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Improving The Appearance Of Marklin Catenary

Reprinted from September/October, 1999, Volume 5, #5 issue of Ztrack Magazine, Copyright 1999, Ztrack, all rights reserved.

by Robert Kluz

Let me preface this article by stating that I am not one to weather and detail Z scale equipment. I take the cars and rolling stock for what they are, including their just out of the paint shop finish. I always thought this acceptance would carry over to all aspects of my modeling, but I found I demanded more.

When plans were being made for the first stage of my dream layout, I knew I wanted catenary over the main line. It was also very important that the catenary was fully functional. I wanted to use those pantographs on Märklin's electric locomotives!

As the layout progressed, track was laid and the catenary masts started popping up along the rails. One of the first items I noticed was how the masts with their stark gray plastic stood out on the layout. This would not do. Weathering would work to subdue the plastic sheen and add some realism

The first step was to gather a number of the single masts (#8911) and attach them to a foam board (any board will work, the board is meant only to hold the masts in place.) I then began the weathering process. I prefer pastels in the orange-brown range for rust and blacks and dark browns. I apply these generously brushing on the color and then sealing with a coat of Testor's Dullcoat. Repeat with a second light coat of pastels and seal. An airbrush will work wonders and is much quicker than the pastel method, though a little practice is needed to place the correct amount on the masts. Turn the mast over and repeat the steps for the reverse side. Place the masts aside and let dry.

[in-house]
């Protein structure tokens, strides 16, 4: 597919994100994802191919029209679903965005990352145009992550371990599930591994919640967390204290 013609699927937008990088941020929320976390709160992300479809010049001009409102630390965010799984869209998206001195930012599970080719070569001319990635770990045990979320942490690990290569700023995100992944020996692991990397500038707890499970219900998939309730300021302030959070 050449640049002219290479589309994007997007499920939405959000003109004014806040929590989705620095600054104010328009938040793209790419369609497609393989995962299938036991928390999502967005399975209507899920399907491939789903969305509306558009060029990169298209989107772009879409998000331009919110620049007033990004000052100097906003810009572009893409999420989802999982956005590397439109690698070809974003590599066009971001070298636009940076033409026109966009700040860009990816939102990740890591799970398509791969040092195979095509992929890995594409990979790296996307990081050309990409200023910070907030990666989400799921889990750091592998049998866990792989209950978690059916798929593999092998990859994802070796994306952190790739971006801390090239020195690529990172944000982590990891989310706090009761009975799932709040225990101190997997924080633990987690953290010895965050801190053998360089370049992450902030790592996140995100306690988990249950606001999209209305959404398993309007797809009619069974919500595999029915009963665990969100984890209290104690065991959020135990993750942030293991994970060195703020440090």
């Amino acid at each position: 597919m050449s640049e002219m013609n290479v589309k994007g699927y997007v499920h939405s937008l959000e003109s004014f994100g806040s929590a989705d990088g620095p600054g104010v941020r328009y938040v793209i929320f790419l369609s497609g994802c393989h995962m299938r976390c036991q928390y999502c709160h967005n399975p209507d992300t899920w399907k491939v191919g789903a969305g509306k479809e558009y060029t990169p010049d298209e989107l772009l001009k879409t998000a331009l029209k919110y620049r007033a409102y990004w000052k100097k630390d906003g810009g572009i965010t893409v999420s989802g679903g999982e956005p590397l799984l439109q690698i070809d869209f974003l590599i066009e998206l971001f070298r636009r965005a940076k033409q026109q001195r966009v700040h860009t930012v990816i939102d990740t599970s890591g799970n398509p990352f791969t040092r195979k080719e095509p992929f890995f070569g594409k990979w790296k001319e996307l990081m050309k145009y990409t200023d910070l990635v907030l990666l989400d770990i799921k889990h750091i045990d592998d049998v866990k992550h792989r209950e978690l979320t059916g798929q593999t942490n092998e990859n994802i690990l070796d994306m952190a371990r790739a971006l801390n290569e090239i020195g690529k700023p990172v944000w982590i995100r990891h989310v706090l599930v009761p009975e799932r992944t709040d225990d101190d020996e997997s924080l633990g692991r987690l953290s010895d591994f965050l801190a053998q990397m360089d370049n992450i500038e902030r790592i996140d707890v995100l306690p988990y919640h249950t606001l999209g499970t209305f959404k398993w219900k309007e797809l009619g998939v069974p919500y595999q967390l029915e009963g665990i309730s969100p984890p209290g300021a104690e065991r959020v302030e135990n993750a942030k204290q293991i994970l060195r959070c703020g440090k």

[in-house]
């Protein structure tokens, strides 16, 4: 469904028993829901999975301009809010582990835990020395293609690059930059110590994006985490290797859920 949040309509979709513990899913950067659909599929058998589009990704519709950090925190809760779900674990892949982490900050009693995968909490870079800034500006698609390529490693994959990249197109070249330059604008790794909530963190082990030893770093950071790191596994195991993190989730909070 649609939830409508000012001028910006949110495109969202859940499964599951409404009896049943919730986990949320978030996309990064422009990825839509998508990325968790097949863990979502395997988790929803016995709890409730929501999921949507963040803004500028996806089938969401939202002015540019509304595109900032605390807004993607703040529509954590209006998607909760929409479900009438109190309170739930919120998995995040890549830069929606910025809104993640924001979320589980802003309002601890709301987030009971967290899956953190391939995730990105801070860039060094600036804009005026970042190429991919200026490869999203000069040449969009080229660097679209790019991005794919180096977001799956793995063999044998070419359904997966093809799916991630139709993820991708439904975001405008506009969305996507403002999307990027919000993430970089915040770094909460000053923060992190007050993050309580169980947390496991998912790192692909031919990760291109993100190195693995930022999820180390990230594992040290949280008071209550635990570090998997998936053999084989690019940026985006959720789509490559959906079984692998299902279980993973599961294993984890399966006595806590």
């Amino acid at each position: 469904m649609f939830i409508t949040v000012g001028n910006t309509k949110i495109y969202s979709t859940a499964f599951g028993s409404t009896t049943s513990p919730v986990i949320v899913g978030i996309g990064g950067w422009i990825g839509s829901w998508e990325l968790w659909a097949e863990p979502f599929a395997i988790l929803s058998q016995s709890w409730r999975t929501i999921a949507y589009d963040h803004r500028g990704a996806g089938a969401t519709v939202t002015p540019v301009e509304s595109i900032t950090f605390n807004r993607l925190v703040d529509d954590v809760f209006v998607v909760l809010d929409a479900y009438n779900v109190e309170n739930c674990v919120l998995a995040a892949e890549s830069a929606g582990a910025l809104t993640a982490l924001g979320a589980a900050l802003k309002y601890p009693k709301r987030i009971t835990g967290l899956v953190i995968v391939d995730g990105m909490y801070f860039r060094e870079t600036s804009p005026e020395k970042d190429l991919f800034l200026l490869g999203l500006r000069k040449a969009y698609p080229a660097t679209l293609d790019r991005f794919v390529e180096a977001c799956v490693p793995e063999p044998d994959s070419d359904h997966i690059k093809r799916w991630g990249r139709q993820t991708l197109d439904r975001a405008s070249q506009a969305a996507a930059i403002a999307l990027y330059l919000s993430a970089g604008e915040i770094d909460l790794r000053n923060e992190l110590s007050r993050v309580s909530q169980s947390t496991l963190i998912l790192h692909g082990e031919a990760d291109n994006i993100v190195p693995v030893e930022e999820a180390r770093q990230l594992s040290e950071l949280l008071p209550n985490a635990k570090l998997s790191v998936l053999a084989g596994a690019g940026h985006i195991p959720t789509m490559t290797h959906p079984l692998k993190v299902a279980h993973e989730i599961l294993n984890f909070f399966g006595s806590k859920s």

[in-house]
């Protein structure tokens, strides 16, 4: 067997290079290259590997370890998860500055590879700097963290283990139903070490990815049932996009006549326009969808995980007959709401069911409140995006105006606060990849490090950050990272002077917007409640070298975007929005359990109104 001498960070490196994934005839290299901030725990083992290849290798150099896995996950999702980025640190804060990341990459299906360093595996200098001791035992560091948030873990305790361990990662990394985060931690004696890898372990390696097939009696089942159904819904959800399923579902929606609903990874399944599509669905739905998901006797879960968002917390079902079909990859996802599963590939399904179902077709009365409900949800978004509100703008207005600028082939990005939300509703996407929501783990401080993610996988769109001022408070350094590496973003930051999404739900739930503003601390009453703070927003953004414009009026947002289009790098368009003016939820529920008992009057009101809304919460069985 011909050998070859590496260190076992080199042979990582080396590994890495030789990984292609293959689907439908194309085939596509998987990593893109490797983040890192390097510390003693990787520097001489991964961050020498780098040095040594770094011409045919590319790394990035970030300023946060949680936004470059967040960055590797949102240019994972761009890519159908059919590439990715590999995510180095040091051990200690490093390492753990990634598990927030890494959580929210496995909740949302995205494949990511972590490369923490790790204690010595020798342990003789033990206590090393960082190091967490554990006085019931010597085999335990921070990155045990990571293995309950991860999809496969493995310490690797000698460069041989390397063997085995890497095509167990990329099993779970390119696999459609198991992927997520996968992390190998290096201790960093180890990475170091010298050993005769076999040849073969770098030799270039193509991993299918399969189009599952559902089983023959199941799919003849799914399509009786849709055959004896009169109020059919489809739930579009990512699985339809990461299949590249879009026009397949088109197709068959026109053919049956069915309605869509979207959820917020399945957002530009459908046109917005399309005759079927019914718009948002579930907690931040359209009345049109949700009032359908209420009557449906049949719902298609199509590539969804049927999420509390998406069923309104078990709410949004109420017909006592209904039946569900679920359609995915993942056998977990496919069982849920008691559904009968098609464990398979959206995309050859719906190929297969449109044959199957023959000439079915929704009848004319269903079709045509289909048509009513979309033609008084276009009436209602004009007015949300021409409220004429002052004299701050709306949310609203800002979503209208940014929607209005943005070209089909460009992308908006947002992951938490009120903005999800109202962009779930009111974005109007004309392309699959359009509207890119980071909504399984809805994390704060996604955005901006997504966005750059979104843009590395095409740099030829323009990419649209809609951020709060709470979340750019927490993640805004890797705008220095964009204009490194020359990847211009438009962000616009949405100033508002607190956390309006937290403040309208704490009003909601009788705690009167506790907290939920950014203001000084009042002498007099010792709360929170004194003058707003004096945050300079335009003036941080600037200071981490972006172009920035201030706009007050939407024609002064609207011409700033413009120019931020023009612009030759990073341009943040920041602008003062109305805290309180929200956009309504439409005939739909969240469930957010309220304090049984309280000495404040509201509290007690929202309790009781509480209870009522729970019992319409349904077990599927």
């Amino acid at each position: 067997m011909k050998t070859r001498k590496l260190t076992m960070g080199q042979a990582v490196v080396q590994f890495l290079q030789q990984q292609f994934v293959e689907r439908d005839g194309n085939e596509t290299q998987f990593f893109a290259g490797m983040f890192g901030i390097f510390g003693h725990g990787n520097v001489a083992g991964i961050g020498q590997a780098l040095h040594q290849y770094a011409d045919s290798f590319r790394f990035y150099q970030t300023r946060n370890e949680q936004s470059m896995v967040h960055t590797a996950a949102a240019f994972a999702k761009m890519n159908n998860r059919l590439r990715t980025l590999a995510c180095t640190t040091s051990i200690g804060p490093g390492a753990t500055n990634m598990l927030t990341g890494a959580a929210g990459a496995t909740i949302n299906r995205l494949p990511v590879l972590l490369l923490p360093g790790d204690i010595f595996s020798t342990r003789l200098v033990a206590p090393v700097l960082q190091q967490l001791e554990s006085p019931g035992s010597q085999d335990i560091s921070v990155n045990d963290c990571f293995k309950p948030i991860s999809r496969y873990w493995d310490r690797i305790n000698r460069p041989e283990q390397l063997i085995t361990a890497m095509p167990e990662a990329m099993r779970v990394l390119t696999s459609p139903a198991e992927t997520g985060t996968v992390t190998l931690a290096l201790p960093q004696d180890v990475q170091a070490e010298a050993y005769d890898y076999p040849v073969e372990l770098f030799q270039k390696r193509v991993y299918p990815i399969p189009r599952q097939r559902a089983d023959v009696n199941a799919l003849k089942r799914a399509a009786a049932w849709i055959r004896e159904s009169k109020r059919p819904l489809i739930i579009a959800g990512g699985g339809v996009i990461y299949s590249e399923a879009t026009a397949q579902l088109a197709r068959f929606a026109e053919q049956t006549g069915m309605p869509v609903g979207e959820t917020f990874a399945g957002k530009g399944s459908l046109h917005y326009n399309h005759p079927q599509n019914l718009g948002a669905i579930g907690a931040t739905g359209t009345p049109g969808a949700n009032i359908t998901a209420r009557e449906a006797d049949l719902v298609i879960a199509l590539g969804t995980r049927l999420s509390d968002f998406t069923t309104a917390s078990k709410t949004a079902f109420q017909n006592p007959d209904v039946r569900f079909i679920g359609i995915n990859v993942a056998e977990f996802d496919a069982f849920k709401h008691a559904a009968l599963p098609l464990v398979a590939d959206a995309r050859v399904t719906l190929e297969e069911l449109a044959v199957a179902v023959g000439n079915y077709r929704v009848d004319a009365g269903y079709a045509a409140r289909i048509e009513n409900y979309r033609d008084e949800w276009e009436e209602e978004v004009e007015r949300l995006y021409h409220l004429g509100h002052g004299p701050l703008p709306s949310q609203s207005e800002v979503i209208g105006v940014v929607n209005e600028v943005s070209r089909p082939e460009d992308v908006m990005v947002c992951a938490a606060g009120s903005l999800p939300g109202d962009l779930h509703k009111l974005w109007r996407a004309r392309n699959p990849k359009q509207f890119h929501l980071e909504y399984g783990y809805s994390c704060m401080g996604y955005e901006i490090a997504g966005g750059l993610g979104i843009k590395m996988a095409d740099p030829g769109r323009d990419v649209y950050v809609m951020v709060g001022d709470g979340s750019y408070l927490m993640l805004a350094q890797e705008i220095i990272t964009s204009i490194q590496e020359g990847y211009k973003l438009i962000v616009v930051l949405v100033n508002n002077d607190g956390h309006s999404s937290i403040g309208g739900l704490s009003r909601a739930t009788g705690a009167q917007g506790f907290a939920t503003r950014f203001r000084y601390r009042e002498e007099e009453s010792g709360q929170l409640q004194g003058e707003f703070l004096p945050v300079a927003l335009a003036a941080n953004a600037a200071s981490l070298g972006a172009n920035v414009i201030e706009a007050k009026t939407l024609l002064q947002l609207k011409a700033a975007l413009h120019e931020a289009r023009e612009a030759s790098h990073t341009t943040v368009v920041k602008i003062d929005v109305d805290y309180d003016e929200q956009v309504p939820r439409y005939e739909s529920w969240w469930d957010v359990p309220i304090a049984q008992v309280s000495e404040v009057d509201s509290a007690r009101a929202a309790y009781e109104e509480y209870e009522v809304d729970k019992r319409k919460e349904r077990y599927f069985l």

Once the mast were dry, I found that they still looked like they need something. I noticed on each arm of the mast, there are small detail pieces which are reminiscent of electrical contacts. Using a fine paint brush, I painted these a metallic green (Testors #1530 Jade Green). Usually one coat of the green will be more than enough. Place aside and let dry

For the larger masts used for the cross spans (#8914), only step one is needed. Since these masts are square, try to weather all four sides evenly. Place the finished masts on the layout

I must admit, I thought I was finished after these initial steps. As the years went by and the layout progressed and grew, so did the tangle of catenary that covered the rails. I was quite pleased with the performance, but I still was not happy with the mass of shiny silver that gleamed above the trains. I found that I was distracted by the intensity of the catenary wire. I needed to find a way to tone the wire down.

The inspiration came from the European Railway Server (http://mercurio.iet.unipi.it/home.html) on the internet. In looking at photos of prototype electric locomotives, I started looking more closely at the catenary above. The first thing I noticed was how filigree the wire was. Unfortunately, the filigree would not be easily duplicated in Z scale, especially for operating catenary. The other item of note was the color, a simple dull black.